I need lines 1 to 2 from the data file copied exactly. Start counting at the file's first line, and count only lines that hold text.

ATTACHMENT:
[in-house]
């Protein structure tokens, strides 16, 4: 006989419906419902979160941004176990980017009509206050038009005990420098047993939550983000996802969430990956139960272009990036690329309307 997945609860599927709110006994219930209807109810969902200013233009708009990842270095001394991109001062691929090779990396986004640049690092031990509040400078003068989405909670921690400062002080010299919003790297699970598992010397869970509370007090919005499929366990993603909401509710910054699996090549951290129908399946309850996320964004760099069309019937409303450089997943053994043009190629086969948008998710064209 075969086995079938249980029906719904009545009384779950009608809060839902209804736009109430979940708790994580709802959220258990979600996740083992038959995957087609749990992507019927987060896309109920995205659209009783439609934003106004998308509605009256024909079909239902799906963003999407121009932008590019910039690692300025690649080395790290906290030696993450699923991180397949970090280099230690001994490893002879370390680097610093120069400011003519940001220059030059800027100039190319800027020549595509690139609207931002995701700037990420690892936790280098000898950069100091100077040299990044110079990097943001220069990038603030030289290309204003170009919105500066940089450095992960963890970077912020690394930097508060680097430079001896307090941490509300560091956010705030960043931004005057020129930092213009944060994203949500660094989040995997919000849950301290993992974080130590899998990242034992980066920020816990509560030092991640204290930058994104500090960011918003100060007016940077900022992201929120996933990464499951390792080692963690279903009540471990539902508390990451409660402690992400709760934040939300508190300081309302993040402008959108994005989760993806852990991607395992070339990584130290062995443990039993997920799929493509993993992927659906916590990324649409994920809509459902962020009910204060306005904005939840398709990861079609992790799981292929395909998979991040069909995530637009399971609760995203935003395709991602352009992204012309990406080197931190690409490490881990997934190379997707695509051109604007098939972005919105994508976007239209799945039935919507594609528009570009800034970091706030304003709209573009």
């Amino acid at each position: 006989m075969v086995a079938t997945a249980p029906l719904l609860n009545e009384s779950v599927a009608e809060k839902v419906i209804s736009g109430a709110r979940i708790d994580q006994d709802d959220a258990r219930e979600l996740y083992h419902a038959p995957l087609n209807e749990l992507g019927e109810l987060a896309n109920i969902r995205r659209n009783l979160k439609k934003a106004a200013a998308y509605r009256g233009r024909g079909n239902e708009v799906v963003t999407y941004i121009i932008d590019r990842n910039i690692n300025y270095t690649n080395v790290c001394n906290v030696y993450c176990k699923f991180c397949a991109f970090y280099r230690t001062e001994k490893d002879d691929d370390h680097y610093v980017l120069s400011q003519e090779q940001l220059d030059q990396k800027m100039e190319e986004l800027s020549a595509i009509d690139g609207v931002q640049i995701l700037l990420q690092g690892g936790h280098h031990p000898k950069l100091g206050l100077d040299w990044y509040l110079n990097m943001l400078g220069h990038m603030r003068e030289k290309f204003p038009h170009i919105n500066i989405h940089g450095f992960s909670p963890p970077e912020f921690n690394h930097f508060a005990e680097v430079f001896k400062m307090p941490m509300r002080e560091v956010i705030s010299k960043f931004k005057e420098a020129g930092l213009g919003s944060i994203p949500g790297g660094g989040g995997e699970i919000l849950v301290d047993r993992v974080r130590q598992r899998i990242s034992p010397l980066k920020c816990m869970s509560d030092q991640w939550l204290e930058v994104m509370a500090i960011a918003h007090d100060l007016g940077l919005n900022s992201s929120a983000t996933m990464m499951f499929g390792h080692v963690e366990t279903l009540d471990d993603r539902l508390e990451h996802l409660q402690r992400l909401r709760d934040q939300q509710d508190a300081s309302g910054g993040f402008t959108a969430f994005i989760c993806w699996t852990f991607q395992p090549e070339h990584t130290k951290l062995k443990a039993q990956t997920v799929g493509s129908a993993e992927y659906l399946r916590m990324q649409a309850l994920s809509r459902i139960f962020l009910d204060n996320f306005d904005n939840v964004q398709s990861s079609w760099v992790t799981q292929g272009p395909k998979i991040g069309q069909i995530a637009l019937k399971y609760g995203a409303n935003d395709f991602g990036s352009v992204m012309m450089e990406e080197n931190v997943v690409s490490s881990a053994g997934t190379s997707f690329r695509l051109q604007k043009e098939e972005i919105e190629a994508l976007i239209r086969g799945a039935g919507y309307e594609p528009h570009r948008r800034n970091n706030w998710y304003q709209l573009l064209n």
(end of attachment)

[in-house]
């Protein structure tokens, strides 16, 4: 006989419906419902979160941004176990980017009509206050038009005990420098047993939550983000996802969430990956139960272009990036690329309307 997945609860599927709110006994219930209807109810969902200013233009708009990842270095001394991109001062691929090779990396986004640049690092031990509040400078003068989405909670921690400062002080010299919003790297699970598992010397869970509370007090919005499929366990993603909401509710910054699996090549951290129908399946309850996320964004760099069309019937409303450089997943053994043009190629086969948008998710064209 075969086995079938249980029906719904009545009384779950009608809060839902209804736009109430979940708790994580709802959220258990979600996740083992038959995957087609749990992507019927987060896309109920995205659209009783439609934003106004998308509605009256024909079909239902799906963003999407121009932008590019910039690692300025690649080395790290906290030696993450699923991180397949970090280099230690001994490893002879370390680097610093120069400011003519940001220059030059800027100039190319800027020549595509690139609207931002995701700037990420690892936790280098000898950069100091100077040299990044110079990097943001220069990038603030030289290309204003170009919105500066940089450095992960963890970077912020690394930097508060680097430079001896307090941490509300560091956010705030960043931004005057020129930092213009944060994203949500660094989040995997919000849950301290993992974080130590899998990242034992980066920020816990509560030092991640204290930058994104500090960011918003100060007016940077900022992201929120996933990464499951390792080692963690279903009540471990539902508390990451409660402690992400709760934040939300508190300081309302993040402008959108994005989760993806852990991607395992070339990584130290062995443990039993997920799929493509993993992927659906916590990324649409994920809509459902962020009910204060306005904005939840398709990861079609992790799981292929395909998979991040069909995530637009399971609760995203935003395709991602352009992204012309990406080197931190690409490490881990997934190379997707695509051109604007098939972005919105994508976007239209799945039935919507594609528009570009800034970091706030304003709209573009």